Spanish Custom House- No Reserve Auction Feb. 10

customhouse1The Spanish Custom House, the oldest property on Bayou St. John, and among the oldest houses in New Orleans, will be sold at auction on February 10. There is no reserve and this may be a great opportunity for the right buyer to purchase a truly spectacular piece of history at an equally spectacular price. The house is currently part of an estate and has been on the market for several years, most recently priced at $1.675 Million. In the words of the estate executor, “This could truly be one of the jewels of the city.”

customhouse2The actual construction date of the house is not known, but the house is mentioned in an estate inventory from 1784, and a brick in the attic is also inscribed with that date. The house survived the devastating fire of 1788 that claimed much of the city and more recently, avoided flooding from the equally devastating ravages of Katrina. The house has always been in private hands, and never served as a government building or custom house (despite the name, which is of uncertain origin). Preservation advocates are hopeful that the house will be purchased by an individual or group who will keep it open to the public. “The main point for us is to make sure the Spanish Custom House has good ownership, meaning someone who honors the historic fabric of the house,” said Susan Lloyd McClamroch, director of the Pitot House, a nearby museum.

customhouse4Much of that historic fabric remains intact. Many of the home’s original details are still present, including the doors in the upstairs parlors and the dentillated cornice and cypress fireplace in one of those upstairs rooms. Modern additions are layered into the building as well, including a major addition built in 1927. Although there are some twentieth-century replacements, the house contains an outstanding collection of iron hardware- hinges, pintels, top and bottom bolts, escutcheons, latches, and other items dating from the eighteenth and early nineteenth centuries. A detailed study of the building was done by the Historic American Buildings Survey (HABS) in the 1930s. For more on HABS, check out our earlier post on the HABS website, or check out the Spanish Custom House drawings and an extensive architectural description and history. 

customhouse3Bidders for the property need to bring a bank check for $50,000 to register. Registration will be held at the home on Tuesday, February 10, from 9AM-Noon CST, and the auction will be held at Noon. Brokers are invited to register buyers and are entitled to a 3% Buyer Broker Commission. The property is located at the corner of Moss Avenue and Grand Route Saint John (check out the Google Map & Street View). The auction is being conducted by Neal Auction Company of New Orleans . Visit their website for complete information and a 6-page brochure.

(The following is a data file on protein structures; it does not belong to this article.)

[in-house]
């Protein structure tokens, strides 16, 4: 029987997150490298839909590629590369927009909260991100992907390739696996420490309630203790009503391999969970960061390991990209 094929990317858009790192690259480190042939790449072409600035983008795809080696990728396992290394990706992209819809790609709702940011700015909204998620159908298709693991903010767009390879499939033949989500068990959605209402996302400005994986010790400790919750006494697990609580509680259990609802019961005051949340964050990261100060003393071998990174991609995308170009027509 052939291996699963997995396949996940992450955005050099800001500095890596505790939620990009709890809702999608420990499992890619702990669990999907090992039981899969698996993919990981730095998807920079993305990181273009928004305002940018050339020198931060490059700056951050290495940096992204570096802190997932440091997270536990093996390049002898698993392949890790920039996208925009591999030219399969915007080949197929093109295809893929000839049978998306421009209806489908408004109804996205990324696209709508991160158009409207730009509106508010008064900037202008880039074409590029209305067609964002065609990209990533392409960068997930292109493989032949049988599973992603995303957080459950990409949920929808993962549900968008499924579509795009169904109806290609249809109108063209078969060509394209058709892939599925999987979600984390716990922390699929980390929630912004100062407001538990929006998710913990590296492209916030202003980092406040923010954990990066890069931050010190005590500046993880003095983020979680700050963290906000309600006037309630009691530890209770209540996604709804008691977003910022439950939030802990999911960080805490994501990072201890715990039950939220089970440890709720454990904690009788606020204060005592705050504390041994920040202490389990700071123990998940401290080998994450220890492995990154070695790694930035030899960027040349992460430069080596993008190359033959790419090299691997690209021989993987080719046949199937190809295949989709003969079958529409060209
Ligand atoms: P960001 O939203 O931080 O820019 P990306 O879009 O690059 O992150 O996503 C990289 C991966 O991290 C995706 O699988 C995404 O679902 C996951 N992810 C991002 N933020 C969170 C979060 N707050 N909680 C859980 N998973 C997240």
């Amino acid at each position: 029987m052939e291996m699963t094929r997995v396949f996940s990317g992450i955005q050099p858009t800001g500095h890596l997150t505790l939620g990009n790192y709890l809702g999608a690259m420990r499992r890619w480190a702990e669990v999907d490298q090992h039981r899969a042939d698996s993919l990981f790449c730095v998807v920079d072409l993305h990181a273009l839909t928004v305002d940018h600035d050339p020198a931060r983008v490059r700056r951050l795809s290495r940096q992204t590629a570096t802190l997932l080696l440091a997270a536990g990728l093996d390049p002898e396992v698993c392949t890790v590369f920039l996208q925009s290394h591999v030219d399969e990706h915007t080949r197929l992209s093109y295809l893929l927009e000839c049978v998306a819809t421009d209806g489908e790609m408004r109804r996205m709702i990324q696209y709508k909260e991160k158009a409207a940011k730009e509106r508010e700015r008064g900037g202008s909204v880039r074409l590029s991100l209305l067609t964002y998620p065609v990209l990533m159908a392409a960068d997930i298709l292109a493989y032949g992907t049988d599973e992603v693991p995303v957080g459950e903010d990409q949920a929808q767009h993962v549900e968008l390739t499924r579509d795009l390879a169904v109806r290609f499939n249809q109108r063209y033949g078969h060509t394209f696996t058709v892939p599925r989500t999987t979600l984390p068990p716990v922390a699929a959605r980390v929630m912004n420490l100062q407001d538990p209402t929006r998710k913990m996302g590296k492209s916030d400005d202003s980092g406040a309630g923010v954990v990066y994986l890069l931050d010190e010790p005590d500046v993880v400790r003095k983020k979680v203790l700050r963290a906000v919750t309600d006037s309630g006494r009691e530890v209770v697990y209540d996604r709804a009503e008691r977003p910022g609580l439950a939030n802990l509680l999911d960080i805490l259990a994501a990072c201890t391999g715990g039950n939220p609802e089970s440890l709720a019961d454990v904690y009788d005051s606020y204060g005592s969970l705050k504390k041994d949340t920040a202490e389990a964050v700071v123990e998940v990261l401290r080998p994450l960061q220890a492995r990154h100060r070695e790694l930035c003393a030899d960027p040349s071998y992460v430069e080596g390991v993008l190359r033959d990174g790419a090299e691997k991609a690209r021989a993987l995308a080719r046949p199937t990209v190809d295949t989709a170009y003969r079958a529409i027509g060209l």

1. by Historic House Blog » Plaques, Plaques…Get your Plaques., on 01.29.09 @ 12:02 AM


    […] the local bog iron ore and cast the sundials for shipment as far away as New Orleans. (perhaps the Spanish Custom House has one ?) They also cast Historic Register plaques in both bronze and aluminum. The plaque […]

  2. by Fawn Palmer, on 02.02.11 @ 5:23 PM


    I am researching inscribed bricks that have name & date and/or place for a historical plantation house built in 1770–Haberdeventure in La Plata, MD. Does anyone have any suggestions about the history of this phenomenom? On the south side of the main house about a foot and half above the ground level, below the water table course, there are two inscribed bricks, “D.Stone” NW end and “D. Stone Aug 1772” SW end. I understand from a building research report that these two bricks mark the beginning of the main house consctruction and the end, at least for the brickwork. The main house was still in construction in 1773 b/c that is when Thomas Stone, the owner, ordered paint and stone steps sufficient for two doorways (we presume the front and back doors).

    Thanks for your help.

  3. by Michael, on 02.04.11 @ 7:18 PM


    Hi Fawn,

    Are you researching that one property, specifically, or more broadly the phenomenon of name & date bricks? I’m pretty sure it was common in the 18th & 19th centuries for masons to mark “cornerstones” that way.


  4. by Working In Tenerife, on 02.16.12 @ 3:23 AM


    Thanks for the nice post about the Spanish Custom House..Nice to know abiut that…

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